Metro

  • Written by William Gallus, Professor of Atmospheric Science, Iowa State University
What is a heat dome? An atmospheric scientist explains the weather phenomenon baking large parts of the country

A heat dome occurs when a persistent region of high pressure traps heat over an area. The heat dome can stretch over several states and linger for days to weeks, leaving the people, crops and animals below to suffer through stagnant, hot air that can feel like an oven.

Typically, heat domes are tied to the behavior of the jet stream[1], a band of fast winds high in the atmosphere that generally runs west to east.

Normally, the jet stream has a wavelike pattern, meandering[2] north and then south and then north again. When these meanders in the jet stream become bigger, they move slower and can become stationary. That’s when heat domes can occur.

When the jet stream swings far to the north, air piles up and sinks. The air warms as it sinks[3], and the sinking air also keeps skies clear since it lowers humidity. That allows the sun to create hotter and hotter conditions near the ground.

If the air near the ground passes over mountains and descends, it can warm even more[4]. This downslope warming played a large role in the extremely hot temperatures in the Pacific Northwest during a heat dome event in 2021[5], when Washington set a state record with 120 degrees Fahrenheit (49 Celsius), and temperatures reached 121 F in British Columbia in Canada, surpassing the previous Canadian record by 8 degrees F (4 C).

Map of U.S. with a bubble over the Midwest showing arrows moving, with the ridge air sinking
Heat domes involve high-pressure areas that trap and heat up the air below. NOAA[6]

Heat domes normally persist for several days in any one location, but they can last longer. They can also move, influencing neighboring areas over a week or two. The heat dome involved in the June 2022 U.S. heat wave crept eastward over time.

On rare occasions, the heat dome can be more persistent. That happened in the southern Plains in 1980[7], when as many as 10,000 people died during weeks of high summer heat. It also happened over much of the United States during the Dust Bowl years[8] of the 1930s.

A heat dome can have serious impacts on people, because the stagnant weather pattern that allows it to exist usually results in weak winds and an increase in humidity. Both factors make the heat feel worse – and become more dangerous[9] – because the human body is not cooled as much by sweating.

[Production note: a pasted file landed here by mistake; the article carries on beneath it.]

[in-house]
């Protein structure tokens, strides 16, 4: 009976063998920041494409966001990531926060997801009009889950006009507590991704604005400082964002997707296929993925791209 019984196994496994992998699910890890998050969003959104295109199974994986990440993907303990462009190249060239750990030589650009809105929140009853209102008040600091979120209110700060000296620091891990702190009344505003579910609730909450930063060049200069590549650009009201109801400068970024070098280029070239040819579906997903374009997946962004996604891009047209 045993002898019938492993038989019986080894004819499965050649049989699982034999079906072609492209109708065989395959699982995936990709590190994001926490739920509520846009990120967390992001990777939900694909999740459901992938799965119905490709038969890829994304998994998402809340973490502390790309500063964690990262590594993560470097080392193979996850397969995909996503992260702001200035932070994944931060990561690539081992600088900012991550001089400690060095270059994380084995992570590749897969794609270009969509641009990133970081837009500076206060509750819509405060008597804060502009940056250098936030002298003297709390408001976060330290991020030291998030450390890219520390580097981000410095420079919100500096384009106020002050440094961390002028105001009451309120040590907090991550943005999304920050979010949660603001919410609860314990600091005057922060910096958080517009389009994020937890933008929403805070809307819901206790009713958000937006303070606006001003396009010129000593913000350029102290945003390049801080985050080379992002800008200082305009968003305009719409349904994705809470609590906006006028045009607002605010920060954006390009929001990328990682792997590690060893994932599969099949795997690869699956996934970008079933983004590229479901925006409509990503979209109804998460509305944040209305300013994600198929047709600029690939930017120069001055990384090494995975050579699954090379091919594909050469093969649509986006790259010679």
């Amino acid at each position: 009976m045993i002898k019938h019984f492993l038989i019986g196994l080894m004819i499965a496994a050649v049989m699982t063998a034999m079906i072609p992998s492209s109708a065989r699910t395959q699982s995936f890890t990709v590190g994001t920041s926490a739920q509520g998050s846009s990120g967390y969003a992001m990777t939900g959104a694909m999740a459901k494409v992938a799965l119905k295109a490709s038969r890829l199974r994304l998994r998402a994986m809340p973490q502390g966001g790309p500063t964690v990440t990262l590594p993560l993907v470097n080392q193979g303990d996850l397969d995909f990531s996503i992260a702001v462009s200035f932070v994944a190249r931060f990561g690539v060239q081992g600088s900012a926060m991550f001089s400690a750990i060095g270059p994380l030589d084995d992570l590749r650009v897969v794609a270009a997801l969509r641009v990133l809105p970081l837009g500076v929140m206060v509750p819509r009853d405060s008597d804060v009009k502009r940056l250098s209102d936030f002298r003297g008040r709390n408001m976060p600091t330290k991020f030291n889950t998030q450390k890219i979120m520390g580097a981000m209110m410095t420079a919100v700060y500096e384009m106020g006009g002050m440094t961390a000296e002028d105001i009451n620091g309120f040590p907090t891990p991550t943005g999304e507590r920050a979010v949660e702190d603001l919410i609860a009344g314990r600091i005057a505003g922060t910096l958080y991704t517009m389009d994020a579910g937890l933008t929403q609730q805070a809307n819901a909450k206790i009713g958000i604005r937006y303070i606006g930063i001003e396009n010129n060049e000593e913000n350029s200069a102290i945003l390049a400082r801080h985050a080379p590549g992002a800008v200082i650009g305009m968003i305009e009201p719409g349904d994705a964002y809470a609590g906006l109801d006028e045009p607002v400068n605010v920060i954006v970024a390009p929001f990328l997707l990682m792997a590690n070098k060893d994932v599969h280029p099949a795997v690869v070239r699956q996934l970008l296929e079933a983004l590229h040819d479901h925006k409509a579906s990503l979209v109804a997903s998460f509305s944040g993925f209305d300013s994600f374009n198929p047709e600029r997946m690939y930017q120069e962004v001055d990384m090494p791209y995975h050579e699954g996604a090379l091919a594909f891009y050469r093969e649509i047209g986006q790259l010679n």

The heat index[10], a combination of heat and humidity, is often used to convey this danger by indicating what the temperature will feel like to most people. The high humidity also reduces the amount of cooling at night. Warm nights can leave people without air conditioners unable to cool off, which increases the risk of heat illnesses and deaths. With global warming, temperatures are already higher[11], too.

One of the worst recent examples of the impacts from a heat dome with high temperatures and humidity in the U.S. occurred in the summer of 1995[12], when an estimated 739 people died in the Chicago area[13] over five days.

References

  1. ^ the jet stream (www.youtube.com)
  2. ^ wavelike pattern, meandering (www.weather.gov)
  3. ^ air warms as it sinks (glossary.ametsoc.org)
  4. ^ warm even more (blog.weather.us)
  5. ^ heat dome event in 2021 (en.wikipedia.org)
  6. ^ NOAA (oceanservice.noaa.gov)
  7. ^ southern Plains in 1980 (www.hsdl.org)
  8. ^ during the Dust Bowl years (doi.org)
  9. ^ and become more dangerous (theconversation.com)
  10. ^ heat index (www.weather.gov)
  11. ^ temperatures are already higher (www.climate.gov)
  12. ^ in the summer of 1995 (www.weather.gov)
  13. ^ 739 people died in the Chicago area (www.chicagomag.com)

Authors: William Gallus, Professor of Atmospheric Science, Iowa State University

Read more https://theconversation.com/what-is-a-heat-dome-an-atmospheric-scientist-explains-the-weather-phenomenon-baking-large-parts-of-the-country-185569

Metropolitan republishes selected articles from The Conversation USA with permission

Visit The Conversation to see more

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